Simon vs. the Homo Sapiens Agenda Before picking up this book, I'd been hearing how adorable it was--and the book didn't disappoint. Simon Spier is the kind of warm-hearted, cynical, Harry Potter loving teenage boy you just want to hug. His voice carries the story, which is, in its essentials, pretty simple: Simon has been emailing with a boy (Blue) whom he may be falling for, and he's perfectly happy with his friends and his not-quite-out yet romance, until another boy sees their emails and not-so-subtly blackmails Simon into playing his wingman--or he'll tell the school Simon is gay. But the story isn't really about the blackmail, or Simon coming out, or even the question of who is Blue? (which I figured out fairly early). The story is more about what it feels like to be human, to fall in love for the first time, to navigate your changing self around family and friends who have known you forever, and figuring out how to be yourself. The story exudes warmth and humor--and can I just say how much I loved that Simon has a healthy family relationship? His parents are together, he actually likes his sisters, and while they're not perfect, Albertalli didn't unecessarily pad the story with angst in the form of family drama. I smiled a lot while reading this. Sometimes it even made me laugh.

Romancing the Dark in the City of Light, by Ann Jacobus.

Romancing the Dark in the City of Light I got an ARC of this book from the author, for review purposes. She attached a sticky note warning me that the story was not for the faint of heart, so I started reading with a little trepidation. But while it's true that the story IS dark, it's also a story about hope and redemption. Summer Barnes is in Paris for her last semester of school, hoping not to get kicked out here as she has every other school she's attended. She just wants to get through, and maybe hold a boy's hand. She meets Moony, a classmate recovering from a serious car accident--and Kurt, a hot older guy who shows her a part of the city she's never seen before. And while Moony charms her, Kurt stirs something dark and dangerous inside her. But this is not your typical love triangle, and the unfolding relationship between these three is surprising and even shocking. Much of the tension of the story comes from Summer trying to master her demons (drinking, a haunted past, feelings of loneliness and isolation) before she succumbs to the lure of ending everything.

This definitely isn't a story for very young readers (drug abuse, sexual situations, some language), but it's beautifully written and thought-provoking.

Courting Kat, by Stephanie Burgis

Courting Magic (Kat, Incorrigible, #3.5) Stephanie Burgis has created such a perfectly delightful heroine in Katherine Stephenson (Kat), that it's almost impossible not to be charmed by the novels. In this novella, Kat is all grown up (18), and enduring her social debut to please her sisters. When she's asked to take on Guardian business to find an illusionist who's been impersonating nobility and stealing from them, she's relieved--something to make this society business more endurable. That is, until she finds that three other Guardians have been assigned to the case as well, and they've been asked to "court" her to make their presence at the same balls less suspicious. Of course, since one of the young men is someone wholly ineligible from her past (not that this has made her stop thinking about him for the past five years), things get problematic very quickly. For me, this was the perfect mix of fantasy, humor, romance, and Regency and I adored it. Except, of course, that it wasn't nearly long enough!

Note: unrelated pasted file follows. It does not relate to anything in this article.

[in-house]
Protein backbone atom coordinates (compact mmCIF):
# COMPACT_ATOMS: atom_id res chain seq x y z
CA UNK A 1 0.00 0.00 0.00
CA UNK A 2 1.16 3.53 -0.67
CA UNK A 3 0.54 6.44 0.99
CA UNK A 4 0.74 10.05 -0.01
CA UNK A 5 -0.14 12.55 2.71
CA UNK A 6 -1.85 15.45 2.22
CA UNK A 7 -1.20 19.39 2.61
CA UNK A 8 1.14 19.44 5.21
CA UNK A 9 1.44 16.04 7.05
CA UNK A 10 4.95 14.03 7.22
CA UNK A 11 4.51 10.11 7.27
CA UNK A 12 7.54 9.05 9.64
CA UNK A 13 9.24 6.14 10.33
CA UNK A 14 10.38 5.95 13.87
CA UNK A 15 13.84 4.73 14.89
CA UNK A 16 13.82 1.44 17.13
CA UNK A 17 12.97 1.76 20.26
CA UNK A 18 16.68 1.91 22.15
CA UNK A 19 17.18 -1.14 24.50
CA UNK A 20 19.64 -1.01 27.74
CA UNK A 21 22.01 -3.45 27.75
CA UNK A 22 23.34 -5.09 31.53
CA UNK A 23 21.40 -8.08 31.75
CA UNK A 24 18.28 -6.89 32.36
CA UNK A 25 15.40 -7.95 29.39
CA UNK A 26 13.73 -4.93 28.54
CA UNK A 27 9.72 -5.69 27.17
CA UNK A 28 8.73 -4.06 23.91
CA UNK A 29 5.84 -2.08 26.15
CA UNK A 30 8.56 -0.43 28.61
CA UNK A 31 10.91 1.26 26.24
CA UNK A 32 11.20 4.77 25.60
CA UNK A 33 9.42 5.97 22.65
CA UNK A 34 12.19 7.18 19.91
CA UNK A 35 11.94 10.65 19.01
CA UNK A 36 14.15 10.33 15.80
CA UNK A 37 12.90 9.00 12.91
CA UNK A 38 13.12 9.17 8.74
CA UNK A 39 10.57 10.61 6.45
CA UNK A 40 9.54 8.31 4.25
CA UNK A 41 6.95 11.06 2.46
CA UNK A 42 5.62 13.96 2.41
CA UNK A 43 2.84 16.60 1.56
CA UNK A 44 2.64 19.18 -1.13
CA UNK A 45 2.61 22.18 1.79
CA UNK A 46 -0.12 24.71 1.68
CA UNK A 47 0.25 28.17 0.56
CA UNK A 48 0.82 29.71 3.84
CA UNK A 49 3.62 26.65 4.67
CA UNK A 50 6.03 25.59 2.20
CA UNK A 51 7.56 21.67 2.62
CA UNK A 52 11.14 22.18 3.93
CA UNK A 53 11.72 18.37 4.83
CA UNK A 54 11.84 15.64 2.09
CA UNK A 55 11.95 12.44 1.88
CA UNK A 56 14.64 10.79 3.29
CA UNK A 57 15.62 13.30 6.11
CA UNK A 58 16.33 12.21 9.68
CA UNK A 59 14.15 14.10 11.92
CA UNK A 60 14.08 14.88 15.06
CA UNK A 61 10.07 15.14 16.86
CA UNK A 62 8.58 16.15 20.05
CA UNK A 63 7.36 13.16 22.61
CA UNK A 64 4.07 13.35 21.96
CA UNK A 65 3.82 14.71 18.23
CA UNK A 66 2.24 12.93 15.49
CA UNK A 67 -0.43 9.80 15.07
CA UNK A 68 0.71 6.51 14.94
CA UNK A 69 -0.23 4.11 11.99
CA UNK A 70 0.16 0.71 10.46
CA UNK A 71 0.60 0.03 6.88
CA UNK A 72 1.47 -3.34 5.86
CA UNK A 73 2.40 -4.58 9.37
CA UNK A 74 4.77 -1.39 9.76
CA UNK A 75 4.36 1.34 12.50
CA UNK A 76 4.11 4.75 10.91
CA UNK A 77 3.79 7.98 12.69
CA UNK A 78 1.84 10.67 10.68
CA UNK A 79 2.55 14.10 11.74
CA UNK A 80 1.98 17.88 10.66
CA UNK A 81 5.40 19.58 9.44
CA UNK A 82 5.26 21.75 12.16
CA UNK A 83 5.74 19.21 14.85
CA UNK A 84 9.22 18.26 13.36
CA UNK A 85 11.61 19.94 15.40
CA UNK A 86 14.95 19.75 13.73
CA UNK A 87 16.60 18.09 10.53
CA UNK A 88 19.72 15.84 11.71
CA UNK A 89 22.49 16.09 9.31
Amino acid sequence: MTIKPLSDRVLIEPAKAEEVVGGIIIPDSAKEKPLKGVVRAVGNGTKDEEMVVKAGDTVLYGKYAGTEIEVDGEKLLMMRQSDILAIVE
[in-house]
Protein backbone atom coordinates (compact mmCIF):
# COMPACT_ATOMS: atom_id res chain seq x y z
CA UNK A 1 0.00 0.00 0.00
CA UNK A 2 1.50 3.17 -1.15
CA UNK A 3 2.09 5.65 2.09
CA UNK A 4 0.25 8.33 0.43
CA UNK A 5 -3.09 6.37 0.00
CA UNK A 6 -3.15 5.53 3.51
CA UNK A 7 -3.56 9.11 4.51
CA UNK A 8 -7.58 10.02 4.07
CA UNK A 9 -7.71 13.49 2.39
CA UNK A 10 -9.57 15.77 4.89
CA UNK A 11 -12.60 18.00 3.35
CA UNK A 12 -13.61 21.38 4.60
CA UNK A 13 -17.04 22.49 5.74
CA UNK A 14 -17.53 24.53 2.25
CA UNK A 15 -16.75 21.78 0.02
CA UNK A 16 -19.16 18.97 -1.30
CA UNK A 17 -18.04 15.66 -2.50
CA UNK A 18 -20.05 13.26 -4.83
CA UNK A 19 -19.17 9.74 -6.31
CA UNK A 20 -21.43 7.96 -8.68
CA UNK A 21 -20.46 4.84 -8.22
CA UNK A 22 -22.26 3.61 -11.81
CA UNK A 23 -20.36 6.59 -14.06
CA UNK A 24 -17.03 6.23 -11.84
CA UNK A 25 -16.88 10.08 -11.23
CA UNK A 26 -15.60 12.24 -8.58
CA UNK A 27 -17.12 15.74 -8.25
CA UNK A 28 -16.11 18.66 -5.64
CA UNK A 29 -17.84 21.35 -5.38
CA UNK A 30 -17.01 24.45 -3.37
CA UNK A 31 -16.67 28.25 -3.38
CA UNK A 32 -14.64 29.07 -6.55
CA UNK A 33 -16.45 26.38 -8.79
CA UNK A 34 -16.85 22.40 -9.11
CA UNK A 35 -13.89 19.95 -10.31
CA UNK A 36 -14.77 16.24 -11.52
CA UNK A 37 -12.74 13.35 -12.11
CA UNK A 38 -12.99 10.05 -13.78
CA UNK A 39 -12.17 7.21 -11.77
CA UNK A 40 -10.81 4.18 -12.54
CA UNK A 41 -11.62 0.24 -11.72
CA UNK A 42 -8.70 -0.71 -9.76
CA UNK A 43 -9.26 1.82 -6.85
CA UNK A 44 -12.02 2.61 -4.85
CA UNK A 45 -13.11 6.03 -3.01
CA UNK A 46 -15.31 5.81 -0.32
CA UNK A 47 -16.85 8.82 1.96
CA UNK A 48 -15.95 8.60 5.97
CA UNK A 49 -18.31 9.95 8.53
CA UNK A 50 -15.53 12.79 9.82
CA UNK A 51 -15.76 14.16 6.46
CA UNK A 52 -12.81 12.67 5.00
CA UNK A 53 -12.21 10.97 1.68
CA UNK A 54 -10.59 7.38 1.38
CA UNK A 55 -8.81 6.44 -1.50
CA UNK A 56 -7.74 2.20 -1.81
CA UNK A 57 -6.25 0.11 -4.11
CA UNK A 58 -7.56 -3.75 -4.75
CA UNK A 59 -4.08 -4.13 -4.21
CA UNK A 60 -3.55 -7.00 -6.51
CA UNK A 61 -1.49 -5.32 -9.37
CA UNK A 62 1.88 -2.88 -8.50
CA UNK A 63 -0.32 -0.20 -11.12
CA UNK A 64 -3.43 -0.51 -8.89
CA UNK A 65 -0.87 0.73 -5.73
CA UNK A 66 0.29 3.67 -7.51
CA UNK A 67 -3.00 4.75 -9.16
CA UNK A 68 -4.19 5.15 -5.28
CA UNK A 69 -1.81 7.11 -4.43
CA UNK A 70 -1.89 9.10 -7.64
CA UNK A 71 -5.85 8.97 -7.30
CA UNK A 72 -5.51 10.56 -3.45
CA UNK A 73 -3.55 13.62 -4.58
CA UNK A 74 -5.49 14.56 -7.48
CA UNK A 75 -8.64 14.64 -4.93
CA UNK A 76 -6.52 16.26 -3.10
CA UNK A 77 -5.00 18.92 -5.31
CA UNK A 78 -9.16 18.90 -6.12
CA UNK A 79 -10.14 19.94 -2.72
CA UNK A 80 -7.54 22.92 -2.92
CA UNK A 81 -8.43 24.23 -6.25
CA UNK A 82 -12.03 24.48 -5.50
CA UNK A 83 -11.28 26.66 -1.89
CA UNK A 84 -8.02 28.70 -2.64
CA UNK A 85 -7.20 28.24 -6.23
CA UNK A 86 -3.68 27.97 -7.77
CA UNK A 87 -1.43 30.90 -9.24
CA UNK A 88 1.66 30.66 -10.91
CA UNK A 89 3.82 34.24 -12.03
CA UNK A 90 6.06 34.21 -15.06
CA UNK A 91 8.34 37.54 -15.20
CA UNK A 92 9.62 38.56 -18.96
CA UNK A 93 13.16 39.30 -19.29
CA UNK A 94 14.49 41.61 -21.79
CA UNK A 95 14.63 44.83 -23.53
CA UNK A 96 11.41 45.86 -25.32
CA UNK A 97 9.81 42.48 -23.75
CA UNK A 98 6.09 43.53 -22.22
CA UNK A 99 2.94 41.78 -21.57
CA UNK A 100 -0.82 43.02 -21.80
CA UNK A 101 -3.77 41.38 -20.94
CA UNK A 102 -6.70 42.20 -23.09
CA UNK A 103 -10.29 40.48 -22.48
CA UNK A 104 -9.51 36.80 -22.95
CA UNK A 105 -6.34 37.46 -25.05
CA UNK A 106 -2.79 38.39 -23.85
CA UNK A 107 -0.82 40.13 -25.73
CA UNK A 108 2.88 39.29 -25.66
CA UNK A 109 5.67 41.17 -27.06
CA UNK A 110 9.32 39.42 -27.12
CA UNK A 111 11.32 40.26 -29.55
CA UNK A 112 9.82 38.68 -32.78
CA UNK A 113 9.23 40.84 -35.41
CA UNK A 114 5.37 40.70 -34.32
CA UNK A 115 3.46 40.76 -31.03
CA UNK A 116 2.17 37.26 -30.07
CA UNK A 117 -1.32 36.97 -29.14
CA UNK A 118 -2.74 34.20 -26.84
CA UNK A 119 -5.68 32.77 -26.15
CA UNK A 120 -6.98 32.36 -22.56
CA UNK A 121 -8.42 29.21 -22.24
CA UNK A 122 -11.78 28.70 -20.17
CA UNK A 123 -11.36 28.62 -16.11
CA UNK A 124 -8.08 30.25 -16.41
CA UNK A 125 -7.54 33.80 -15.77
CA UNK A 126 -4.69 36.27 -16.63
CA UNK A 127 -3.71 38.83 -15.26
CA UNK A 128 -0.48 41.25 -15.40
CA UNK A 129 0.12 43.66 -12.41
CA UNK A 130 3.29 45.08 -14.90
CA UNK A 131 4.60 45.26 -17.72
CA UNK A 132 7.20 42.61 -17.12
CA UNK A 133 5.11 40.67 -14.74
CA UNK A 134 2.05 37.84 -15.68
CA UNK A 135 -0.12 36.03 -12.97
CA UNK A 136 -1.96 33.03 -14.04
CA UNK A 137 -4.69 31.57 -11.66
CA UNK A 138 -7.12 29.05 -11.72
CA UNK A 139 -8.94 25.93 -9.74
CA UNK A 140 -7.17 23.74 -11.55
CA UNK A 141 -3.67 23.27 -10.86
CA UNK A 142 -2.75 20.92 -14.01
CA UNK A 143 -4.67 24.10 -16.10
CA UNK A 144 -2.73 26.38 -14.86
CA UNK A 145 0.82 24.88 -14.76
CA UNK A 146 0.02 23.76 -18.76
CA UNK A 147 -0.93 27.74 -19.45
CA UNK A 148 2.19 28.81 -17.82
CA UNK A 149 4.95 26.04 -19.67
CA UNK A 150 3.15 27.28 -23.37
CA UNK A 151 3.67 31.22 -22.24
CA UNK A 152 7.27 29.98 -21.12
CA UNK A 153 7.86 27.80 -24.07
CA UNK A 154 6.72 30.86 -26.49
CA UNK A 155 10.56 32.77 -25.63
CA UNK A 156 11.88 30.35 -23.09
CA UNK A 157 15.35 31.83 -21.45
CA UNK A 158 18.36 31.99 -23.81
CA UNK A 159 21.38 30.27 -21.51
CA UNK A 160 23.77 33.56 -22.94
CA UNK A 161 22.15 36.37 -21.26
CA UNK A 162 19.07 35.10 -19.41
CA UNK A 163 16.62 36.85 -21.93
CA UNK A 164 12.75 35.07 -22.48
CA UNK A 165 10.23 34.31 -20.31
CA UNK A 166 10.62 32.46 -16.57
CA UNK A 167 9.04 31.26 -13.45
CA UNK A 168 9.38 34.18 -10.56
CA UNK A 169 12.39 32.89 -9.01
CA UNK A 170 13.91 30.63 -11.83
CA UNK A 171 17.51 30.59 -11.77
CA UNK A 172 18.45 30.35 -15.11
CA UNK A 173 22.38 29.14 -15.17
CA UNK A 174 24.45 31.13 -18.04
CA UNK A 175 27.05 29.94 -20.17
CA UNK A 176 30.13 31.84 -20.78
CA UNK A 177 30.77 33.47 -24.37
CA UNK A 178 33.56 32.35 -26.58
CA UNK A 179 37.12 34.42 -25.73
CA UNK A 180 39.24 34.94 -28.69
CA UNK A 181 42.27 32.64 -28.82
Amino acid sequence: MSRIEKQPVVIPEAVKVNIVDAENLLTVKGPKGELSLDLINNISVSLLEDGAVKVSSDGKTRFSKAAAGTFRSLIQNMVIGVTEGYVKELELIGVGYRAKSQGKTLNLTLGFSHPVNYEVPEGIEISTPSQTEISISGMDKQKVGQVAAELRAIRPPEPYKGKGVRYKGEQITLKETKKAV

Tuesday, August 4, 2015

Cover Reveal! Monica Wagner's FROSH

Monica has been a fixture in the YA writing community for the last few years, mentoring everywhere from Pitch Wars to the Writer's Voice. But she just got her cover for her upcoming NA, Frosh, and the book looks like so much fun!

Here's the blurb:

During welcome week at Hillson University, the FROSH will hit the fan.

Type-A aspiring journalist Ellie plans to take freshman year by storm. But hell-bent on breaking a huge on-campus scandal, she risks becoming one herself—and getting the mysterious, heart-melting QB in serious trouble.

Grant, star quarterback and charismatic chick-magnet, is hiding a life-altering secret. The last thing he needs is an overeager (absolutely adorable) journalist asking questions. He’s got a reputation to protect.

High-society legacy student Devon is ready to catch the football hottie of her dreams. If the tabloids feature her with the “it” boy on her arm, her tainted past will be buried—or so she thinks.

Charlie, pre-med, is done being the sweet and funny geek that girls like Devon ignore. But if he tries to impress her with a new edgy, spontaneous attitude, will his heart end up in the emergency room?

FROSH intertwines the stories of Ellie, Grant, Devon, and Charlie in Mónica B. Wagner’s sexy NA debut series, about falling in love and falling apart.

 Without further ado, here's the cover!

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The book releases October 20th, and you can add the book to Goodreads here.

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Mónica was born in a Peruvian city by a snow-capped volcano. Growing up, books were her constant companion as she traveled with her family to places like India (where she became a vegetarian), Thailand (where she *almost* met Leonardo di Caprio), France (where she pretended to learn French), and countless other places that inspired her to write. Now, Mónica lives in Chile with her husband, three boys, eleven hens, and stray dog.